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I'm unsure of the Python convention for type hinting instance variables - I've been doing them within the __init__ constructor arguments like seen here:

class LoggedVar(Generic[T]):
    def __init__(self, value: T, name: str, logger: Logger) -> None:
        self.name = name
        self.logger = logger
        self.value = value`

But I also see the PEP conventions of annotating instance variables as such (snippet below) and then also doing type hinting within the __init__ arguments:

class BasicStarship:
    captain: str = 'Picard'               # instance variable with default
    damage: int                           # instance variable without default
    stats: ClassVar[Dict[str, int]] = {}  # class variable`

    def __init__(self, damage: int, captain: str = None):
        self.damage = damage
        if captain:
            self.captain = captain  # Else keep the default

Lastly, later on in the PEP 526 article they say one can do the following for convenience and convention:

class Box(Generic[T]):
    def __init__(self, content):
        self.content: T = content

(Both of the above code snippets are from here.)

So — is one of these conventions better/more widely accepted than the others that I should try to stick to (better readability etc..)?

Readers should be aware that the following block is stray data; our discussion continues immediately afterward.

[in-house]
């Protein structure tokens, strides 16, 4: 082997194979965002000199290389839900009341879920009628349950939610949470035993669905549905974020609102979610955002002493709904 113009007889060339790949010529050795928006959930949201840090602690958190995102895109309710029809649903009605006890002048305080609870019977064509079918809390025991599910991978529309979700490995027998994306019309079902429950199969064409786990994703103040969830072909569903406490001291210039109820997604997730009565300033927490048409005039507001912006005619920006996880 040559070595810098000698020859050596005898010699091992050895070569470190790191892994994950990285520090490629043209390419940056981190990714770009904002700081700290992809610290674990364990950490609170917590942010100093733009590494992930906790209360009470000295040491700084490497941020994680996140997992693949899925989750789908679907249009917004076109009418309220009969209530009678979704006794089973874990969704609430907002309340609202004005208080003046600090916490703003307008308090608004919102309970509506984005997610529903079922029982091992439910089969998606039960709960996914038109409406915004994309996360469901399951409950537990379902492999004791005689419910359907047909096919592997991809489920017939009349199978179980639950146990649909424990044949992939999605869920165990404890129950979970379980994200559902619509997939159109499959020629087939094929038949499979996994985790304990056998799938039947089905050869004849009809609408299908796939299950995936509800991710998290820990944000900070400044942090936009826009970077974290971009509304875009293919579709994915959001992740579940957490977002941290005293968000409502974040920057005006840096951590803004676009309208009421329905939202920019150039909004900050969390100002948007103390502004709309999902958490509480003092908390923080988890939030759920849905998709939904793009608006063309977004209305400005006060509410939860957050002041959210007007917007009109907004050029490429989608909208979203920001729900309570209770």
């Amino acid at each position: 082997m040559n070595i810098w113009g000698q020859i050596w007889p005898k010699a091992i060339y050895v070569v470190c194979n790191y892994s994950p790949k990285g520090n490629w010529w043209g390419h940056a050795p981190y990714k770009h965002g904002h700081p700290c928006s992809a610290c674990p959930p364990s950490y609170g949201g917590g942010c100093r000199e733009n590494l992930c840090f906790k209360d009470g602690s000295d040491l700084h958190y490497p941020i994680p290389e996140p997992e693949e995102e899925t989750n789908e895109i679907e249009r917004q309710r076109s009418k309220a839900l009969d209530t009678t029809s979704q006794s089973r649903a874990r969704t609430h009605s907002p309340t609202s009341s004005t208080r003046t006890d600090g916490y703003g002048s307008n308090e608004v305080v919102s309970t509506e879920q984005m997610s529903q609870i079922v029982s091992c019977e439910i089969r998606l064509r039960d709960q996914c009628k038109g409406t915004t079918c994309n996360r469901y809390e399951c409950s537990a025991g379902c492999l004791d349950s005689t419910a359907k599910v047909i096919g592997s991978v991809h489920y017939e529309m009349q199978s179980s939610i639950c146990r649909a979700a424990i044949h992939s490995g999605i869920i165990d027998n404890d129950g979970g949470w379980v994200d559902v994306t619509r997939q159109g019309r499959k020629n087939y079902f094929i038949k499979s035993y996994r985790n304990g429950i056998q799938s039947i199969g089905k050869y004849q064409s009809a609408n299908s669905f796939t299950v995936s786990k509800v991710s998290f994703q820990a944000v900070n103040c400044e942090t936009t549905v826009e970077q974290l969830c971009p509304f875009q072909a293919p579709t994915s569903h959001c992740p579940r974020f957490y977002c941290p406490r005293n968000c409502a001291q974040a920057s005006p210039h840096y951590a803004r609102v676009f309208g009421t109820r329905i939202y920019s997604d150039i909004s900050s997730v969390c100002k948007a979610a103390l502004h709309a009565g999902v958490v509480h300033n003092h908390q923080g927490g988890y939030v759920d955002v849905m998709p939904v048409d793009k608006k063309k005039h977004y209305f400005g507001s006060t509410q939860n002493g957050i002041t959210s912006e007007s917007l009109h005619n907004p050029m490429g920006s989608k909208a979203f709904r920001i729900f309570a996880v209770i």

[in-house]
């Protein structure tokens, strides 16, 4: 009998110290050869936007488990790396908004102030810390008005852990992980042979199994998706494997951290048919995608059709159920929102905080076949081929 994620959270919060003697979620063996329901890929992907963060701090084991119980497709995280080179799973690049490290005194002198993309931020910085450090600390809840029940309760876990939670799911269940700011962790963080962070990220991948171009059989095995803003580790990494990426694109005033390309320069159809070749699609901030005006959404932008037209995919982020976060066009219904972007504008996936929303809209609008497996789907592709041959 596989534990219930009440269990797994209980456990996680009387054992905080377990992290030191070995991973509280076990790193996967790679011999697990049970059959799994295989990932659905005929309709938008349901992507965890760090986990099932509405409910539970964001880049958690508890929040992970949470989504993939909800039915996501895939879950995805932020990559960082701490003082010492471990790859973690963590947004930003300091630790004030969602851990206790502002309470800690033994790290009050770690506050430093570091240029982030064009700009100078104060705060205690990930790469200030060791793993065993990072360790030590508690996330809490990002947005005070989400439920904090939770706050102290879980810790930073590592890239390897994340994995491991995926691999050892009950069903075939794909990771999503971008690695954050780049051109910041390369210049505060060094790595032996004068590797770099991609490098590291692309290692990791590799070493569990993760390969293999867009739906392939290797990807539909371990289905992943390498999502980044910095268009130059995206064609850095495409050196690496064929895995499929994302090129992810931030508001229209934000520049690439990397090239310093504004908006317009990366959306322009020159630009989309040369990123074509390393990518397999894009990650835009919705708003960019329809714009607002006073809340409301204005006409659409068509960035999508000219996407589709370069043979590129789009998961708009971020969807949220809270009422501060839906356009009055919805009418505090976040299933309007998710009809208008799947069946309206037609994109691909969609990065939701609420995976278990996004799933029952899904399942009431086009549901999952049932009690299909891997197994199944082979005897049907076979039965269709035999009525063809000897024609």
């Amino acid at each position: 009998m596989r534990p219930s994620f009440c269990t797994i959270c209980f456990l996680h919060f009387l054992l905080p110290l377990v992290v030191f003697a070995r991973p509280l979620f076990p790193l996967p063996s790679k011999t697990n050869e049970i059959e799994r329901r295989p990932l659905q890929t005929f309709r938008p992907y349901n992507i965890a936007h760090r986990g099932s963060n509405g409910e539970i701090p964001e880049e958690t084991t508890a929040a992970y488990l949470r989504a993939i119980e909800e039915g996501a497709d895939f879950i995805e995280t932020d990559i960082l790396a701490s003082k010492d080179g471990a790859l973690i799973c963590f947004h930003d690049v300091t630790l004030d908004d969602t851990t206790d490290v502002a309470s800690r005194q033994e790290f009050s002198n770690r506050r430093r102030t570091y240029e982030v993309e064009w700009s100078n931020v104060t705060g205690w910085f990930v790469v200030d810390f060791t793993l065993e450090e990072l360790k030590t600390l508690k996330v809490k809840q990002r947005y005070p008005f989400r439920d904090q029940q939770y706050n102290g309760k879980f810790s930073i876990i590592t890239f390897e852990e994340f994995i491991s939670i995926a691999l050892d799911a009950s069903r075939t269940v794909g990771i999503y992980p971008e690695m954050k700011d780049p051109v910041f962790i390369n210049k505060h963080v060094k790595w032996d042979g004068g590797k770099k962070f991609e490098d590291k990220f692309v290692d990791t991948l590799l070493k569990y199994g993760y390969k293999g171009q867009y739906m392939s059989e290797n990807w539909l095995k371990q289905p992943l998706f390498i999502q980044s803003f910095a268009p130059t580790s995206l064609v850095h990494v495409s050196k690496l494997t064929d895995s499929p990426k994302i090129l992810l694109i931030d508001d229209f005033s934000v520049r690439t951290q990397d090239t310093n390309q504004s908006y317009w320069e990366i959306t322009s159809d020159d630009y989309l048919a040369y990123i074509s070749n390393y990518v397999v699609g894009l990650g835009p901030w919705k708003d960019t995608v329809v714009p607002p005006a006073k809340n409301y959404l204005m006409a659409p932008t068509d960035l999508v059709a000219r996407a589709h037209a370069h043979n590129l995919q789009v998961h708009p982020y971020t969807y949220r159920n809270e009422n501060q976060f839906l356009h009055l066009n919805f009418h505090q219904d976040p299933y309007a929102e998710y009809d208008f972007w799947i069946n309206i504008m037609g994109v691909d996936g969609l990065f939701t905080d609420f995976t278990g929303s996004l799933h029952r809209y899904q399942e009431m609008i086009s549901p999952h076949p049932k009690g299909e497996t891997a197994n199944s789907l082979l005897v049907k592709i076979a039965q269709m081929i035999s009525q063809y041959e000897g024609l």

2
  • 3
    I was unaware of PEP 526 until now; thank you.
    – chepner
    Jul 7, 2017 at 16:02
  • 14
    why are captain and damage instance variables in the second example? Aren't they class variables as well? Or is the fact, that they are altered in the init method making them instance variables? If I would have a list, and would alter it with list.append() that alteration would be shared over all instances, so it would still be a class variable.
    – Asara
    Nov 28, 2017 at 12:59

3 Answers 3

16

I would recommend using the first version, where you assign types to your __init__ method's parameters, for most circumstances.

That particular method has the least amount of redundancy while still allowing type checkers to verify that you're calling that __init__ method correctly elsewhere in your code.

I would recommend using either the second or third version, where you explicitly annotate your fields (inside or outside __init__) when your __init__ method has grown complex enough to the point where one or more of the following apply:

  1. It's no longer so straightforward what exactly your fields are to begin with
  2. There's no longer a one-to-one mapping between your parameters and your fields
  3. You have complex initialization logic that obscures how your fields are being assigned.

However, it was unclear to me whether the second or third version was preferred -- I personally prefer the third version because it's more conceptually cleaner and doesn't seem to mix the notion of instance vs class attributes, but I can't deny the second version looks cleaner.